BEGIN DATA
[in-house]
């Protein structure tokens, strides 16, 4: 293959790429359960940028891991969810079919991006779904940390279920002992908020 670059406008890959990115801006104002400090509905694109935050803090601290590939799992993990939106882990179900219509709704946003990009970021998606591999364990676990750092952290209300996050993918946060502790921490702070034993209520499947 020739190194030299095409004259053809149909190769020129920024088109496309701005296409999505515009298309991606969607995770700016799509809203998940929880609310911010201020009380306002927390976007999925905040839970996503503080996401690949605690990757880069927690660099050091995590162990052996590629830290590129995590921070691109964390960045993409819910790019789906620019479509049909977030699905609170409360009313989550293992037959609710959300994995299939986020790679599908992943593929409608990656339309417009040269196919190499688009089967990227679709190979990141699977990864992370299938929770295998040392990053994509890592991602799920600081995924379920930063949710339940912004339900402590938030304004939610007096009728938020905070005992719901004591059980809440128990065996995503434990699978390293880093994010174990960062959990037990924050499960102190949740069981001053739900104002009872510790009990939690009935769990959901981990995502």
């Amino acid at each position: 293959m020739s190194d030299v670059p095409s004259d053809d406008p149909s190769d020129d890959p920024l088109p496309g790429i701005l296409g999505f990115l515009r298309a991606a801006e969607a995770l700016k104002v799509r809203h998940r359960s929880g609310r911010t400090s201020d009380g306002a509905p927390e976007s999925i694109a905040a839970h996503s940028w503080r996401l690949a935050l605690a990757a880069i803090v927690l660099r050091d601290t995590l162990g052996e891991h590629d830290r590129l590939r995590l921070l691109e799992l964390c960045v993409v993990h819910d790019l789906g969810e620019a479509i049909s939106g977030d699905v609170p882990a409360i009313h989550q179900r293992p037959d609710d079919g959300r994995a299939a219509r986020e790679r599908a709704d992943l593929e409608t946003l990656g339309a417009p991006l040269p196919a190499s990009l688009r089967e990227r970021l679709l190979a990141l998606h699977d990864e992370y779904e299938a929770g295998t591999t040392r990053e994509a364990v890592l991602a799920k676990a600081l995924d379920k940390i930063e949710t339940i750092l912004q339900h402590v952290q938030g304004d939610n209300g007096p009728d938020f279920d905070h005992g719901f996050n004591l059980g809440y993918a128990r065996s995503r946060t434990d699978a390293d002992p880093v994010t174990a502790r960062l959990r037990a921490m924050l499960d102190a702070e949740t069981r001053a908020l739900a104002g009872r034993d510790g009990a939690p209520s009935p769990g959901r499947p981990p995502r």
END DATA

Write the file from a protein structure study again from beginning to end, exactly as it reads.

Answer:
[in-house]
């Protein structure tokens, strides 16, 4: 293959790429359960940028891991969810079919991006779904940390279920002992908020 670059406008890959990115801006104002400090509905694109935050803090601290590939799992993990939106882990179900219509709704946003990009970021998606591999364990676990750092952290209300996050993918946060502790921490702070034993209520499947 020739190194030299095409004259053809149909190769020129920024088109496309701005296409999505515009298309991606969607995770700016799509809203998940929880609310911010201020009380306002927390976007999925905040839970996503503080996401690949605690990757880069927690660099050091995590162990052996590629830290590129995590921070691109964390960045993409819910790019789906620019479509049909977030699905609170409360009313989550293992037959609710959300994995299939986020790679599908992943593929409608990656339309417009040269196919190499688009089967990227679709190979990141699977990864992370299938929770295998040392990053994509890592991602799920600081995924379920930063949710339940912004339900402590938030304004939610007096009728938020905070005992719901004591059980809440128990065996995503434990699978390293880093994010174990960062959990037990924050499960102190949740069981001053739900104002009872510790009990939690009935769990959901981990995502």
């Amino acid at each position: 293959m020739s190194d030299v670059p095409s004259d053809d406008p149909s190769d020129d890959p920024l088109p496309g790429i701005l296409g999505f990115l515009r298309a991606a801006e969607a995770l700016k104002v799509r809203h998940r359960s929880g609310r911010t400090s201020d009380g306002a509905p927390e976007s999925i694109a905040a839970h996503s940028w503080r996401l690949a935050l605690a990757a880069i803090v927690l660099r050091d601290t995590l162990g052996e891991h590629d830290r590129l590939r995590l921070l691109e799992l964390c960045v993409v993990h819910d790019l789906g969810e620019a479509i049909s939106g977030d699905v609170p882990a409360i009313h989550q179900r293992p037959d609710d079919g959300r994995a299939a219509r986020e790679r599908a709704d992943l593929e409608t946003l990656g339309a417009p991006l040269p196919a190499s990009l688009r089967e990227r970021l679709l190979a990141l998606h699977d990864e992370y779904e299938a929770g295998t591999t040392r990053e994509a364990v890592l991602a799920k676990a600081l995924d379920k940390i930063e949710t339940i750092l912004q339900h402590v952290q938030g304004d939610n209300g007096p009728d938020f279920d905070h005992g719901f996050n004591l059980g809440y993918a128990r065996s995503r946060t434990d699978a390293d002992p880093v994010t174990a502790r960062l959990r037990a921490m924050l499960d102190a702070e949740t069981r001053a908020l739900a104002g009872r034993d510790g009990a939690p209520s009935p769990g959901r499947p981990p995502r």